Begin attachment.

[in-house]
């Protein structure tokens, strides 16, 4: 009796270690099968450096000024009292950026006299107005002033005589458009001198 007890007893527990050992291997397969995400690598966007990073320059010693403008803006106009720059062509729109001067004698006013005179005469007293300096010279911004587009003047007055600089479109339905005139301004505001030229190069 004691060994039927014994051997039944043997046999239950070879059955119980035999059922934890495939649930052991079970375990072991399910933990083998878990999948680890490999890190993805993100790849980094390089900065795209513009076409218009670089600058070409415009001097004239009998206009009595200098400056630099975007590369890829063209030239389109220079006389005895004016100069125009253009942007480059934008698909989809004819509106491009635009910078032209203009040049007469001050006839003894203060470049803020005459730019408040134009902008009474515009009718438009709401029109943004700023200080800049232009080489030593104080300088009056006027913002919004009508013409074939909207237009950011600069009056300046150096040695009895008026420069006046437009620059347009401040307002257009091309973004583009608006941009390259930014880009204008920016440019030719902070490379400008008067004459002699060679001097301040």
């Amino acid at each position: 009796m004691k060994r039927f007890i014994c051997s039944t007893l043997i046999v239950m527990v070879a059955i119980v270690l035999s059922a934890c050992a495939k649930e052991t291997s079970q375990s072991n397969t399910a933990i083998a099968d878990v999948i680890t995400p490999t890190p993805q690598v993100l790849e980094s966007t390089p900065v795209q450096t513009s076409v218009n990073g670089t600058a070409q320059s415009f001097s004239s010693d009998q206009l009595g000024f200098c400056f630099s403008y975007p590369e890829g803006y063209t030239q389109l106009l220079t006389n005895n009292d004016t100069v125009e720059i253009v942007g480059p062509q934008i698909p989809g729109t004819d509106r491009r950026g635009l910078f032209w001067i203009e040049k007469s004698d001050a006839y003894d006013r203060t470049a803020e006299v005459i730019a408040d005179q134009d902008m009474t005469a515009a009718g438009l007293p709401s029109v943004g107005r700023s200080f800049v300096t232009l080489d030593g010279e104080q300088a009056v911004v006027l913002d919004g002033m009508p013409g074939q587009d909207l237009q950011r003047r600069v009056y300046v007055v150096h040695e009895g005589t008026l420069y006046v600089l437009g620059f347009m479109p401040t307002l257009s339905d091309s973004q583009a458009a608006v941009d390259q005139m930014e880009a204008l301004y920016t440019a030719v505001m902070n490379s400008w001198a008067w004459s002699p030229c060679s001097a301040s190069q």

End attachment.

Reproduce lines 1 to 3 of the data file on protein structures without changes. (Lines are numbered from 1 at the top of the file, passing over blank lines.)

[in-house]
């Protein structure tokens, strides 16, 4: 009796270690099968450096000024009292950026006299107005002033005589458009001198 007890007893527990050992291997397969995400690598966007990073320059010693403008803006106009720059062509729109001067004698006013005179005469007293300096010279911004587009003047007055600089479109339905005139301004505001030229190069 004691060994039927014994051997039944043997046999239950070879059955119980035999059922934890495939649930052991079970375990072991399910933990083998878990999948680890490999890190993805993100790849980094390089900065795209513009076409218009670089600058070409415009001097004239009998206009009595200098400056630099975007590369890829063209030239389109220079006389005895004016100069125009253009942007480059934008698909989809004819509106491009635009910078032209203009040049007469001050006839003894203060470049803020005459730019408040134009902008009474515009009718438009709401029109943004700023200080800049232009080489030593104080300088009056006027913002919004009508013409074939909207237009950011600069009056300046150096040695009895008026420069006046437009620059347009401040307002257009091309973004583009608006941009390259930014880009204008920016440019030719902070490379400008008067004459002699060679001097301040």
């Amino acid at each position: 009796m004691k060994r039927f007890i014994c051997s039944t007893l043997i046999v239950m527990v070879a059955i119980v270690l035999s059922a934890c050992a495939k649930e052991t291997s079970q375990s072991n397969t399910a933990i083998a099968d878990v999948i680890t995400p490999t890190p993805q690598v993100l790849e980094s966007t390089p900065v795209q450096t513009s076409v218009n990073g670089t600058a070409q320059s415009f001097s004239s010693d009998q206009l009595g000024f200098c400056f630099s403008y975007p590369e890829g803006y063209t030239q389109l106009l220079t006389n005895n009292d004016t100069v125009e720059i253009v942007g480059p062509q934008i698909p989809g729109t004819d509106r491009r950026g635009l910078f032209w001067i203009e040049k007469s004698d001050a006839y003894d006013r203060t470049a803020e006299v005459i730019a408040d005179q134009d902008m009474t005469a515009a009718g438009l007293p709401s029109v943004g107005r700023s200080f800049v300096t232009l080489d030593g010279e104080q300088a009056v911004v006027l913002d919004g002033m009508p013409g074939q587009d909207l237009q950011r003047r600069v009056y300046v007055v150096h040695e009895g005589t008026l420069y006046v600089l437009g620059f347009m479109p401040t307002l257009s339905d091309s973004q583009a458009a608006v941009d390259q005139m930014e880009a204008l301004y920016t440019a030719v505001m902070n490379s400008w001198a008067w004459s002699p030229c060679s001097a301040s190069q």